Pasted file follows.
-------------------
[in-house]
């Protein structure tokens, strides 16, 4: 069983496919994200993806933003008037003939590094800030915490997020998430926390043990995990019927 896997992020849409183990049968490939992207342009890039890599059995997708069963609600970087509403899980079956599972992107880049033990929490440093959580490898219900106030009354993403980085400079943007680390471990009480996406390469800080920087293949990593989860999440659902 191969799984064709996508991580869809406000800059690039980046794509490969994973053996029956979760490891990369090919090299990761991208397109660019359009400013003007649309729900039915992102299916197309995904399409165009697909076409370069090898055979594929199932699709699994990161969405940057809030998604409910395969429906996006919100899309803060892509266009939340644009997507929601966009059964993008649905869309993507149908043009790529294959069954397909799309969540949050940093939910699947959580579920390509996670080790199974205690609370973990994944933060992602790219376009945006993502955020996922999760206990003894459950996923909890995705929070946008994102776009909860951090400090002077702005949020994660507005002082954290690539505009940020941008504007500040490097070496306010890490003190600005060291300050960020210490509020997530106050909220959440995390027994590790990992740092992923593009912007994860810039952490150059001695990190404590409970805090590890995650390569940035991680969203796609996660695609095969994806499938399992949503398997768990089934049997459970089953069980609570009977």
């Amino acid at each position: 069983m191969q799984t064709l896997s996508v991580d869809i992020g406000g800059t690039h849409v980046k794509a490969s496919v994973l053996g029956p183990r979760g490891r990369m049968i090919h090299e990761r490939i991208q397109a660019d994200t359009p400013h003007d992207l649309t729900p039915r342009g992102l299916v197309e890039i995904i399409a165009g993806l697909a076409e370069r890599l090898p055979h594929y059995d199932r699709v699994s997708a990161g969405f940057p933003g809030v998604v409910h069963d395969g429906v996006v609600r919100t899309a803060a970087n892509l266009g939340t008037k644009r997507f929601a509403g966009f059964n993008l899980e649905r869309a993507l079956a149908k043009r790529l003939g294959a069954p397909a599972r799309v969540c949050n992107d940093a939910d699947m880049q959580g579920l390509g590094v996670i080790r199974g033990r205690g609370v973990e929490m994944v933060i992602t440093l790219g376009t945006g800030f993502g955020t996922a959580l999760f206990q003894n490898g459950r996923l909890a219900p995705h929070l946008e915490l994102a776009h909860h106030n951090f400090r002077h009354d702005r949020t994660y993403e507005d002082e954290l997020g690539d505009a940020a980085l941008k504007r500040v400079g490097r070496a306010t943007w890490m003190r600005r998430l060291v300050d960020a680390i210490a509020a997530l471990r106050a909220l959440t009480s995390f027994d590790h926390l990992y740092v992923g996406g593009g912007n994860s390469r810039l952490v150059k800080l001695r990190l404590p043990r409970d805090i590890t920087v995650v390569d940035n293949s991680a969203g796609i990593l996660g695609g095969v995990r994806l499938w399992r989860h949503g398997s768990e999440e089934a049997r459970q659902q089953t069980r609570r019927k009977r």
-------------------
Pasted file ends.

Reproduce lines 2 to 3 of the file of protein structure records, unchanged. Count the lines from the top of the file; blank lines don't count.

């Protein structure tokens, strides 16, 4: 069983496919994200993806933003008037003939590094800030915490997020998430926390043990995990019927 896997992020849409183990049968490939992207342009890039890599059995997708069963609600970087509403899980079956599972992107880049033990929490440093959580490898219900106030009354993403980085400079943007680390471990009480996406390469800080920087293949990593989860999440659902 191969799984064709996508991580869809406000800059690039980046794509490969994973053996029956979760490891990369090919090299990761991208397109660019359009400013003007649309729900039915992102299916197309995904399409165009697909076409370069090898055979594929199932699709699994990161969405940057809030998604409910395969429906996006919100899309803060892509266009939340644009997507929601966009059964993008649905869309993507149908043009790529294959069954397909799309969540949050940093939910699947959580579920390509996670080790199974205690609370973990994944933060992602790219376009945006993502955020996922999760206990003894459950996923909890995705929070946008994102776009909860951090400090002077702005949020994660507005002082954290690539505009940020941008504007500040490097070496306010890490003190600005060291300050960020210490509020997530106050909220959440995390027994590790990992740092992923593009912007994860810039952490150059001695990190404590409970805090590890995650390569940035991680969203796609996660695609095969994806499938399992949503398997768990089934049997459970089953069980609570009977």
């Amino acid at each position: 069983m191969q799984t064709l896997s996508v991580d869809i992020g406000g800059t690039h849409v980046k794509a490969s496919v994973l053996g029956p183990r979760g490891r990369m049968i090919h090299e990761r490939i991208q397109a660019d994200t359009p400013h003007d992207l649309t729900p039915r342009g992102l299916v197309e890039i995904i399409a165009g993806l697909a076409e370069r890599l090898p055979h594929y059995d199932r699709v699994s997708a990161g969405f940057p933003g809030v998604v409910h069963d395969g429906v996006v609600r919100t899309a803060a970087n892509l266009g939340t008037k644009r997507f929601a509403g966009f059964n993008l899980e649905r869309a993507l079956a149908k043009r790529l003939g294959a069954p397909a599972r799309v969540c949050n992107d940093a939910d699947m880049q959580g579920l390509g590094v996670i080790r199974g033990r205690g609370v973990e929490m994944v933060i992602t440093l790219g376009t945006g800030f993502g955020t996922a959580l999760f206990q003894n490898g459950r996923l909890a219900p995705h929070l946008e915490l994102a776009h909860h106030n951090f400090r002077h009354d702005r949020t994660y993403e507005d002082e954290l997020g690539d505009a940020a980085l941008k504007r500040v400079g490097r070496a306010t943007w890490m003190r600005r998430l060291v300050d960020a680390i210490a509020a997530l471990r106050a909220l959440t009480s995390f027994d590790h926390l990992y740092v992923g996406g593009g912007n994860s390469r810039l952490v150059k800080l001695r990190l404590p043990r409970d805090i590890t920087v995650v390569d940035n293949s991680a969203g796609i990593l996660g695609g095969v995990r994806l499938w399992r989860h949503g398997s768990e999440e089934a049997r459970q659902q089953t069980r609570r019927k009977r």